Potteries of Trenton Society

Experiences of Immigrant British Potters in Mid-nineteenth century America

Annual Meeting, April 29, 2018

Miranda Godby

Miranda Goodby to Speak at Annual Meeting, April 29 The Potteries of Trenton Society is pleased to announce that Miranda Goodby will be the guest speaker at its annual meeting on Sunday, April 29 in Trenton, New Jersey. The meeting will be held in the Stokes Library of Trenton's historic Masonic Temple at 100 Barrack Street. The lecture, which is free and open to the public, will begin at 1:30 PM. Goodby will speak about the experiences of immigrant British potters in mid-nineteenth century America, such as those who established Trenton's pottery industry. Light refreshments will follow the lecture. Ample free parking is available across the street from the Temple next to the Old Barracks. The annual meeting of POTS members will begin at 3:00 PM.

Miranda Goodby is Senior Curator of Ceramics at The Potteries Museum & Art Gallery, Stoke-on-Trent Museums, where she curates the largest collection of Staffordshire pottery in the world—over 30,000 pieces from the seventeenth century to the present day—not including European, East Asian, and Middle Eastern ceramics. She studied History of Design and the Visual Arts at Staffordshire University and Museum Studies at the graduate level at Manchester University. She has taught ceramic history at both the undergraduate and graduate levels, and has spoken at numerous conferences and to specialist societies in the United States. She is interested in eighteenth- and early nineteenth-century Staffordshire earthenwares and stonewares, especially the documentation relating to the Burslem potters and their factories, and the development of the Staffordshire pottery industry from the 1750s onwards.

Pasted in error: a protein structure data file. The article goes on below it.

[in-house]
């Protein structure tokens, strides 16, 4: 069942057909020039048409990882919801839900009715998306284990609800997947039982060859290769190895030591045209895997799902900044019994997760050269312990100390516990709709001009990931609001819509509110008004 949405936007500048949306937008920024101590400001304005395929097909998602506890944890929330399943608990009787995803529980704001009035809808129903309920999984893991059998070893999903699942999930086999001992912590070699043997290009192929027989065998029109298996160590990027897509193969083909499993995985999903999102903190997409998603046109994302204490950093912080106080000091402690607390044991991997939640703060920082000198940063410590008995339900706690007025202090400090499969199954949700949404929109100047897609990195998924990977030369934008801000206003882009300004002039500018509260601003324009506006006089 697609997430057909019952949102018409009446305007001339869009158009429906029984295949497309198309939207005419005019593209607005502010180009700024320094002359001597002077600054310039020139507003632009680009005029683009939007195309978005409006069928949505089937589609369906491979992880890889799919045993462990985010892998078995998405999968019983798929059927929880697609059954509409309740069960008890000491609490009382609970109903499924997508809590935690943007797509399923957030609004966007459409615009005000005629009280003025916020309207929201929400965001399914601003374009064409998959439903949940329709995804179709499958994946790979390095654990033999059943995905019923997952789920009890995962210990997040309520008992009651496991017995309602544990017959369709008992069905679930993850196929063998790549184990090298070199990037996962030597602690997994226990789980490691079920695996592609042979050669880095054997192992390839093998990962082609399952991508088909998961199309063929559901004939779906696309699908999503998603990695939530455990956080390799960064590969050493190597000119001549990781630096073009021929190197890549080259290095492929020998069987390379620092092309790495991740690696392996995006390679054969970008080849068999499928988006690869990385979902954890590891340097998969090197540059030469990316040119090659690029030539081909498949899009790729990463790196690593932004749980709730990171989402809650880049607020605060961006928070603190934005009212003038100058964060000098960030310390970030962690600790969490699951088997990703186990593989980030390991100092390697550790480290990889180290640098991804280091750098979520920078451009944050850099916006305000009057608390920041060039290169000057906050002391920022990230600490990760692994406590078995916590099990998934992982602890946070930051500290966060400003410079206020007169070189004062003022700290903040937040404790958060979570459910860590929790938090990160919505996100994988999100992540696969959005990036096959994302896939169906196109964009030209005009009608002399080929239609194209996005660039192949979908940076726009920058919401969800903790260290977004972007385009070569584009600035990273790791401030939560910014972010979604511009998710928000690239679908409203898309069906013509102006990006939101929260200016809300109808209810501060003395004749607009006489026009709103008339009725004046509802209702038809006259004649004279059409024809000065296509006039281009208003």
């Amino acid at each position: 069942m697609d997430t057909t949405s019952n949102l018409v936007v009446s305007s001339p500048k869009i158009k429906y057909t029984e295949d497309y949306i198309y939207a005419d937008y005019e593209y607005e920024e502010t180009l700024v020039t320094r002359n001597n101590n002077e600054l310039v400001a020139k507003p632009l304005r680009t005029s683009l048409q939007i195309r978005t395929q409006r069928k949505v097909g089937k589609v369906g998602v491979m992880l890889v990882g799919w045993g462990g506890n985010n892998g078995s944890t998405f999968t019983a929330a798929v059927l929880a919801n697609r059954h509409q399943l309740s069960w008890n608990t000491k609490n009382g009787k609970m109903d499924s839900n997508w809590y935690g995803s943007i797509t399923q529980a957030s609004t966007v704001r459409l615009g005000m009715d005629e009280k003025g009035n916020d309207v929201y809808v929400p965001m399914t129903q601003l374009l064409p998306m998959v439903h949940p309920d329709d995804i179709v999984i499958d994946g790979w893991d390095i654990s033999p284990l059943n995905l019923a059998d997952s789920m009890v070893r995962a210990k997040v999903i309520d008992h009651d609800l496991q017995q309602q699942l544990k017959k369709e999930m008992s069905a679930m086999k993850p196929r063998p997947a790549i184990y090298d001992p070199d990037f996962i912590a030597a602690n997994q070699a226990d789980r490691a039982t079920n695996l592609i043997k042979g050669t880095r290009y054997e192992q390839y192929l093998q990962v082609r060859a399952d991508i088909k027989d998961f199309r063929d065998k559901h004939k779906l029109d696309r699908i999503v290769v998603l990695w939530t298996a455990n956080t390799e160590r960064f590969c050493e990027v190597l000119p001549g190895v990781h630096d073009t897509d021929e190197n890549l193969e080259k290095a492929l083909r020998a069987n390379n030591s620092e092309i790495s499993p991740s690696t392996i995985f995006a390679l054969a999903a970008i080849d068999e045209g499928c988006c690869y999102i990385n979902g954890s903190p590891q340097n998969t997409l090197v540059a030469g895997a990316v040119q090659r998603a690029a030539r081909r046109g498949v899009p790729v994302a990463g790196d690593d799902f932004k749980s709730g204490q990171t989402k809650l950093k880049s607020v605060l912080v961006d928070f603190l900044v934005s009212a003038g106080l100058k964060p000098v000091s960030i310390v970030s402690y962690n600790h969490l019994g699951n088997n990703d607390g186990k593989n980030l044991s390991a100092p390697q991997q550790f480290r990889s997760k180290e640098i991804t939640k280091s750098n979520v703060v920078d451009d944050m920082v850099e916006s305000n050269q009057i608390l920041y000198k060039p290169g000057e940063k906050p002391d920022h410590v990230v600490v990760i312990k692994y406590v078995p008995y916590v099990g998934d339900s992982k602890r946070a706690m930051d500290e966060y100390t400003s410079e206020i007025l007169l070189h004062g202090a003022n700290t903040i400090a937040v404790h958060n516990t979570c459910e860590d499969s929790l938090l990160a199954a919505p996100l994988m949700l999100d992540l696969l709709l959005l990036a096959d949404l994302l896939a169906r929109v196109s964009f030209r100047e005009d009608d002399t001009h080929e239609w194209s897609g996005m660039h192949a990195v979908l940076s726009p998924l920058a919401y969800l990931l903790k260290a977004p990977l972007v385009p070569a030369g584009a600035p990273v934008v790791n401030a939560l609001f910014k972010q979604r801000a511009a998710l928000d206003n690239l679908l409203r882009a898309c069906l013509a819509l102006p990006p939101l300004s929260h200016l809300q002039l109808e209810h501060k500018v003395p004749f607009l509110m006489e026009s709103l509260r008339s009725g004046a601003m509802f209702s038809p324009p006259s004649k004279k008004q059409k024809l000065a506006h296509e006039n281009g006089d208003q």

Goodby will be speaking about the experiences of British potters who migrated in the 1840s and 1850s to the Ohio, Mississippi and Delaware River valleys. Her lecture will draw on the letters that emigrant potters wrote from the US to their families in Stoke, many of which give a fascinating and often poignant account of their new lives and the pottery they made here.

For more about the Potteries of Trenton Society, please visit the website at www.potteriesoftrentonsociety.org or our Facebook page. A map and directions to Trenton's Masonic Temple can be found at www.trentonmasonictemple.com.

Miranda